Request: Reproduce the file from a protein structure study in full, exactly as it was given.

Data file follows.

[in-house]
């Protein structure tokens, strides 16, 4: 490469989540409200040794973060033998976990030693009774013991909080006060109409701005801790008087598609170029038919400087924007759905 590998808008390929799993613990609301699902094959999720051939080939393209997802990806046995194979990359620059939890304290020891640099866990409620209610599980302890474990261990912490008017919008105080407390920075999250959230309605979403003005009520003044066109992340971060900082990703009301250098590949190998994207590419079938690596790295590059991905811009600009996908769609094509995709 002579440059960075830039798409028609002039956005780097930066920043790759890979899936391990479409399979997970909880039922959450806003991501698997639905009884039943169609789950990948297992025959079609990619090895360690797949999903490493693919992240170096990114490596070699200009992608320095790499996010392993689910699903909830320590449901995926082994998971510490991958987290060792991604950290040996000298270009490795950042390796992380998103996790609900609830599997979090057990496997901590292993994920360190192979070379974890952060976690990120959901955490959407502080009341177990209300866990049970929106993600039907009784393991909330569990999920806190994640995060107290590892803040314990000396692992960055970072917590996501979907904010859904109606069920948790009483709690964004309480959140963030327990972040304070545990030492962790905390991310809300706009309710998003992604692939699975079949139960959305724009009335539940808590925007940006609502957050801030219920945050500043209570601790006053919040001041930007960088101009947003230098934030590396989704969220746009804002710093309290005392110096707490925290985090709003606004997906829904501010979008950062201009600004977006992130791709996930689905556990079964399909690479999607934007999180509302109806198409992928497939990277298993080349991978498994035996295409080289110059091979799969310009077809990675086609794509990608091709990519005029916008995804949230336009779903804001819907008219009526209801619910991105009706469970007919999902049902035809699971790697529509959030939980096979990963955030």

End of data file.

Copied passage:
[in-house]
């Protein structure tokens, strides 16, 4: 490469989540409200040794973060033998976990030693009774013991909080006060109409701005801790008087598609170029038919400087924007759905 590998808008390929799993613990609301699902094959999720051939080939393209997802990806046995194979990359620059939890304290020891640099866990409620209610599980302890474990261990912490008017919008105080407390920075999250959230309605979403003005009520003044066109992340971060900082990703009301250098590949190998994207590419079938690596790295590059991905811009600009996908769609094509995709 002579440059960075830039798409028609002039956005780097930066920043790759890979899936391990479409399979997970909880039922959450806003991501698997639905009884039943169609789950990948297992025959079609990619090895360690797949999903490493693919992240170096990114490596070699200009992608320095790499996010392993689910699903909830320590449901995926082994998971510490991958987290060792991604950290040996000298270009490795950042390796992380998103996790609900609830599997979090057990496997901590292993994920360190192979070379974890952060976690990120959901955490959407502080009341177990209300866990049970929106993600039907009784393991909330569990999920806190994640995060107290590892803040314990000396692992960055970072917590996501979907904010859904109606069920948790009483709690964004309480959140963030327990972040304070545990030492962790905390991310809300706009309710998003992604692939699975079949139960959305724009009335539940808590925007940006609502957050801030219920945050500043209570601790006053919040001041930007960088101009947003230098934030590396989704969220746009804002710093309290005392110096707490925290985090709003606004997906829904501010979008950062201009600004977006992130791709996930689905556990079964399909690479999607934007999180509302109806198409992928497939990277298993080349991978498994035996295409080289110059091979799969310009077809990675086609794509990608091709990519005029916008995804949230336009779903804001819907008219009526209801619910991105009706469970007919999902049902035809699971790697529509959030939980096979990963955030």